Some of the NHL’s best story lines of the season will collide when the San Jose Sharks take on the St. Louis Blues in the Western Conference Finals.
Historic comebacks, a goaltending duel and the return of Joe Pavelski headline what is expected to be a gritty, physical, best-of-seven series. Kevin Labanc said:
“I think with St. Louis, it’s going to be a little more like the Vegas series. More grit, fighting, kind of a harder, heavier game.”
San Jose is seeking its second Stanley Cup Finals appearance in four years. Pavelski said:
“Our team is built where we have many layers, where we can play a physical series or we can play a more skilled series as well. But there is a certain way we want to play the game and we want to dictate the game in certain areas.”
The Sharks have fought through two full seven game series, while St. Louis’ historic playoff run really began four months prior to the postseason. In early January, the Blues were dead last in the NHL. Propelled by the performance of a rookie goaltender, the Blues won 30 of their final 45 games. In the playoffs, they bested Winnipeg in six games and Dallas in seven games.
The Sharks also struggled in the middle of the season. In late December, four straight losses to Vegas, Buffalo, Toronto and Ottawa prompted general manager Doug Wilson to join the team for a closed-door meeting.
“You find out about people during tough times. We were struggling a little bit. Nothing major came out of that meeting, it was same message, different messenger … The credit goes to the players and coaches to say we know we’re better than that, let’s get going.”
After losing to Ottawa on Dec. 1, the Sharks finished the season 34-17-4. However, the Sharks stumbled early in the playoffs, quickly trailing 3-1 in the first round versus Vegas. San Jose prevailed in a memorable seven-game series. In the second round, a back-and-forth battle with Colorado was capped by the emotional return of Joe Pavelski in a Game 7 win.
However, the Sharks still need four wins before they get to the finals. Pavelski said:
“But we understand we’re halfway there and there’s a lot of things going … although you start seeing somewhat of a finish line, there’s another hurdle to climb here and you keep going.
San Jose’s latest hurdle is St. Louis, a team that has not slowed down for the past five months. The last postseason meeting between these teams was the the 2016 Western Conference Finals, when the Sharks won in six games.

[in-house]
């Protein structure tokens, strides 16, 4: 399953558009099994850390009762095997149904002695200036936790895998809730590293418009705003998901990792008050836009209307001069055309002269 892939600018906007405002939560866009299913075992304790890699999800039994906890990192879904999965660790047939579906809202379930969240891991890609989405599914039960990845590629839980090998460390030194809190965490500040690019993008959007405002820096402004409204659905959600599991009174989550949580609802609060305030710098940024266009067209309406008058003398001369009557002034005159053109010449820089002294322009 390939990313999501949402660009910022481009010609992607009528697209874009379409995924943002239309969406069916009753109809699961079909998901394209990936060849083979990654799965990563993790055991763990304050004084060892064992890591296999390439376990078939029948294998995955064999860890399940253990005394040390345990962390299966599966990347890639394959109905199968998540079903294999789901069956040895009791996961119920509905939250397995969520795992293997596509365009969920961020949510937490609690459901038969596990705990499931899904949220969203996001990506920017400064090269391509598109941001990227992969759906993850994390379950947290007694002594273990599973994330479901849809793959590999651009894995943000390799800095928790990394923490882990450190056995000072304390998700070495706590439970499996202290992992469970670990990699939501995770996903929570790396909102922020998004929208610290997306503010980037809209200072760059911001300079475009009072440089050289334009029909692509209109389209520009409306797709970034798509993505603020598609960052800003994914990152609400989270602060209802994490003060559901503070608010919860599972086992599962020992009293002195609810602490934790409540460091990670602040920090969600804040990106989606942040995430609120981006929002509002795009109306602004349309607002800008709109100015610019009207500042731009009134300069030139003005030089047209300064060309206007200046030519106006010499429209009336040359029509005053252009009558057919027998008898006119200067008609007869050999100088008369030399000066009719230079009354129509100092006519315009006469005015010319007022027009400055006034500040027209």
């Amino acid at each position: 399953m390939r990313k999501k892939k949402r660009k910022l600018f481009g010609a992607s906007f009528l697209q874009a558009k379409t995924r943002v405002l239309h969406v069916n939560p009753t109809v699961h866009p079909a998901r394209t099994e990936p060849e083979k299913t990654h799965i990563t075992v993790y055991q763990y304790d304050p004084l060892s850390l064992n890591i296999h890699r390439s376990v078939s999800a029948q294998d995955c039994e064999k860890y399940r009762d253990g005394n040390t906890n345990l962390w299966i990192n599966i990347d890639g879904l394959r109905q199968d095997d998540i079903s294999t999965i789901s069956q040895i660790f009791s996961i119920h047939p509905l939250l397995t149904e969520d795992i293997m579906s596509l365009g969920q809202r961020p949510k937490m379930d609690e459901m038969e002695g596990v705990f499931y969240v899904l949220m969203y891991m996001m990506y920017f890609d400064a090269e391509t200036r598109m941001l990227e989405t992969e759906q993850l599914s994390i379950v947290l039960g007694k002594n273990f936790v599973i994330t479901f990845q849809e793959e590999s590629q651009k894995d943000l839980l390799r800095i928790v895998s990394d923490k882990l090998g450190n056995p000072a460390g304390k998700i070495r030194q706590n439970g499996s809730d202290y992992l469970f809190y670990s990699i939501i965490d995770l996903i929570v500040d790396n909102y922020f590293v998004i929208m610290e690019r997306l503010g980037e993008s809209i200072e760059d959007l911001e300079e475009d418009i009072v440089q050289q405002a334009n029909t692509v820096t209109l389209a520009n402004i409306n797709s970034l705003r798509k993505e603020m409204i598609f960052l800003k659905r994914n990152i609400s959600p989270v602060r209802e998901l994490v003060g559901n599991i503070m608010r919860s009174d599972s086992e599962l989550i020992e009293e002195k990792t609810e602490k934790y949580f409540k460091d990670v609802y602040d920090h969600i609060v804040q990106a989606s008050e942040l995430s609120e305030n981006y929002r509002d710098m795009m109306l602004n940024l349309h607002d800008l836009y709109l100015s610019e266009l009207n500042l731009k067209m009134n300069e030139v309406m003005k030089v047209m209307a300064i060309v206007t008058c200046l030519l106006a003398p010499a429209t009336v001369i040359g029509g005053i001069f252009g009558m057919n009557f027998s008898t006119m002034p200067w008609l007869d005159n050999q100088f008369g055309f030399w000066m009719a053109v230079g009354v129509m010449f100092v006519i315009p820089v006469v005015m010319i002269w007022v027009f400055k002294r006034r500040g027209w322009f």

Both teams return 11 players from that roster. While the core of each team remains the same, both teams have evolved. Head coach Pete DeBoer said:
“I think they’ve done a real good job integrating some other young guys impact young guys into their lineup. I think you’ve got two totally different teams and you saw two or three years ago.”
Before the 2018-19 season, St. Louis traded for Ryan O’Reilly, who went on to lead the team with 77 points. In his career year, Reilly showcased his skills in all areas of the ice while leading Blues forwards in time on ice. Brenden Dillon said:
“He’s a 200 foot player … He kind of affects the game in so many different assets. He’s a special player that’s probably been one of their best players and the reason why they’ve had success in the playoffs so far.”
San Jose’s big offseason acquisition, defenseman Erik Karlsson, has also been an impact player. Karlsson leads the playoffs with 12 assists as he enters his second conference finals in his 10-year NHL career. In 2017, he was part of the Ottawa Senators team that made it to the Eastern Conference Finals. Karlsson said:
“In Ottawa, it was unexpected. We weren’t looking that far ahead. This year, we’ve taken aim at the Cup Final since Game 1 [of the regular season]. That’s our expectation.”
A goalie duel
By far, the most vital part of the Blues turnaround is the stellar play of rookie goaltender Jordan Binnington. In 32 regular season games, Binnington posted a .927 save percentage and 24 wins. The 25-year-old has maintained a .915 save percentage in the playoffs and has been the backbone of the Blues. Dillon said: